Keen to make contact with his fellow knights, he introduced himself to Fjordman, who found him ‘as boring as a vacuum cleaner salesman’. He turned up at a pro-Israel meeting organised by the Friends of Document.no, a far-right website edited by Hans Rustad, a former soixante-huitard who claimed that Muslim men were using sex as a form of warfare, inflicting a ‘slow castration’ on Western men. Rustad felt ‘there were some inhibitions missing in [Breivik’s] head.’ No one with inhibitions would have wandered into Monrovia during the Liberian civil war, which is what Breivik did in 2002. He told friends that he was going to buy blood diamonds, but his real purpose was to pay his respects to Milorad Ulemek, known as the Dragon, an ultra-nationalist Serb who’d fought in the Special Operations Unit of the Serb army: the Serbs, in Breivik’s view, had been Europe’s front-line defenders in the battle with Islam, only to be cruelly abandoned in their hour of need. Nothing much came of these encounters, but he now felt himself to be part of a community. In 2006 he moved back in with his mother, so that he could contribute to right-wing websites, play video games and work on 2083. But he was afraid of becoming ‘a bitter old goat behind a computer’: ‘Convert your frustration and anger to motivation and resolve,’ he told himself. He began taking steroids, and dressing up in a red uniform covered in badges; his mother thought he’d gone ‘all Rambo’.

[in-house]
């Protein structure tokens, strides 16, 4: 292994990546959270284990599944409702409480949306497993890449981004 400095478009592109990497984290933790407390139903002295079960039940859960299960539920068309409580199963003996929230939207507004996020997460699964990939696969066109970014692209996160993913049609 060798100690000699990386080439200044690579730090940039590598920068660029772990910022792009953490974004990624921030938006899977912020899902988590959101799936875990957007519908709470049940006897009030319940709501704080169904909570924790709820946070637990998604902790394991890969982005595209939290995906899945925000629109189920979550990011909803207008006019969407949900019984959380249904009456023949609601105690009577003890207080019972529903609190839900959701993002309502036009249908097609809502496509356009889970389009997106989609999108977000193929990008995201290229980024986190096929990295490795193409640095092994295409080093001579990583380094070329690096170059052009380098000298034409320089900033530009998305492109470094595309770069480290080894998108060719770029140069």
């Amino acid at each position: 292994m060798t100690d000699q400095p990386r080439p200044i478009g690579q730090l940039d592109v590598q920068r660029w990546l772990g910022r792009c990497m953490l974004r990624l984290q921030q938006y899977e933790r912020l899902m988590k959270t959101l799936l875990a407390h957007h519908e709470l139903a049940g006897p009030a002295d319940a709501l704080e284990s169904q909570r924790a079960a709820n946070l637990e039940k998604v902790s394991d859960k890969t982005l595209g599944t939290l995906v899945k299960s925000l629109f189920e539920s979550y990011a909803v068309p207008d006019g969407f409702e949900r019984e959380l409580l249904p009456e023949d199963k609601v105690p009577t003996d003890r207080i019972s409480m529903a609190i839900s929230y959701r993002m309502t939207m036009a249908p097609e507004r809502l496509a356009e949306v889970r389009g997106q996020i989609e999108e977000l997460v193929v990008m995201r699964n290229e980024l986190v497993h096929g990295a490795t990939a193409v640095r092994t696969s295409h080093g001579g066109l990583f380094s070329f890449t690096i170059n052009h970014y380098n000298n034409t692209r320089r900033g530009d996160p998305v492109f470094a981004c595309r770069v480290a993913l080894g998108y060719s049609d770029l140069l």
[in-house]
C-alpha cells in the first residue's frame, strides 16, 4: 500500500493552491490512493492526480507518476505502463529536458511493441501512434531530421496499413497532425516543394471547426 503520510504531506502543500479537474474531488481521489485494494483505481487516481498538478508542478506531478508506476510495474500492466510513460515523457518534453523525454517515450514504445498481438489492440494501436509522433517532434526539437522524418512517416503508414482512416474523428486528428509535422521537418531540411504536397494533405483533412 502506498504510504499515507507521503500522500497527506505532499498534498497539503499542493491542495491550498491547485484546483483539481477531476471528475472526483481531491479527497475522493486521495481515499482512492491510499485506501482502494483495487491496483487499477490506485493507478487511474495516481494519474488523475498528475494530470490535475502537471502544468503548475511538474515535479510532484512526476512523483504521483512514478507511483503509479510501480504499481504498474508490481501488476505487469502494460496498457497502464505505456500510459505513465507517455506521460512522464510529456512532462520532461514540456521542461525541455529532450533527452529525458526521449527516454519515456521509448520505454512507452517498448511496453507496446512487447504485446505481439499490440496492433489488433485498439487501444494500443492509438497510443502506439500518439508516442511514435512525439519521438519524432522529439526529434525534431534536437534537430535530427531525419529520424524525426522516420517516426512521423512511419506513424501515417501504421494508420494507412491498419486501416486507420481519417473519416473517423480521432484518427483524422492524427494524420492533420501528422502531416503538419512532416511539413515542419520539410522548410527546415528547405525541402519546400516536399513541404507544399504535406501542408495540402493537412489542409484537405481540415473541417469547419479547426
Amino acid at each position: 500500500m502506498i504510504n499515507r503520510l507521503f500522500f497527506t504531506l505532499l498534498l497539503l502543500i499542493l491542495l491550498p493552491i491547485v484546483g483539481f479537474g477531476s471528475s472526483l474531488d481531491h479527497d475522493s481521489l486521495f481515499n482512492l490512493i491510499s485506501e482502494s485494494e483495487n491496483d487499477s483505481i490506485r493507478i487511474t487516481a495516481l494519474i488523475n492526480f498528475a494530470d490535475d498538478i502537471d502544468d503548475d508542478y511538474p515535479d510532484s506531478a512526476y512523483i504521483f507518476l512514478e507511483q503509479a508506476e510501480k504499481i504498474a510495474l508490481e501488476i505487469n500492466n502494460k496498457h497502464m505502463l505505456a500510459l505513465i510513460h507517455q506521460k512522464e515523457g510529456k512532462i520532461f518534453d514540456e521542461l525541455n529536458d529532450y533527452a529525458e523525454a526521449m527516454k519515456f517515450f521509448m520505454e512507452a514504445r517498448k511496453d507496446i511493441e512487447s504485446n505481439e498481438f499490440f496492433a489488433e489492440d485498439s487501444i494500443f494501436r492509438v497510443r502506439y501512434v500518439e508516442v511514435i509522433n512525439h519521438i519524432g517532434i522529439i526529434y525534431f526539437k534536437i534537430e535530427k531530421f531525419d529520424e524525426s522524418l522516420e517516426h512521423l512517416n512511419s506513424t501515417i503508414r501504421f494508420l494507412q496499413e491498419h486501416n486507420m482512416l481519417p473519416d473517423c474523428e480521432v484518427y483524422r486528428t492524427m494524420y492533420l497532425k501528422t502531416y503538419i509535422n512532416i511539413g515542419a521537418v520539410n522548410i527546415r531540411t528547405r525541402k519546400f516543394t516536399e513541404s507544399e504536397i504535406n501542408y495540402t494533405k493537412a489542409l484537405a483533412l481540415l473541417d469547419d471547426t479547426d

On the morning of 22 July 2011, Breivik uploaded his manifesto to his favourite websites, and emailed it to 1003 contacts in Europe and Israel. He’d timed the launch to coincide with the events he’d planned for later in the day: a bombing in central Oslo, followed by a strike on Utøya, an island 40 kilometres north of the city where the Labour Party Youth had their annual retreat. He’d been preparing the attack since 2002, he claimed when interrogated by the police. He had bought his Ruger rifle and Glock pistol legally; the rifle bore the inscription ‘Gungnir’, after Odin’s spear. He built the 950 kg bomb with fertiliser he’d purchased for a farm he set up in 2009 on land rented from elderly farmers north of Oslo. Five months before the massacre, a UN-directed anti-terror programme identified him as one of 41 Norwegians who had imported chemicals that could be used for fertiliser bombs, but the Norwegian security services didn’t investigate. They were worried about radical jihadists, not West End boys who lived with their mothers.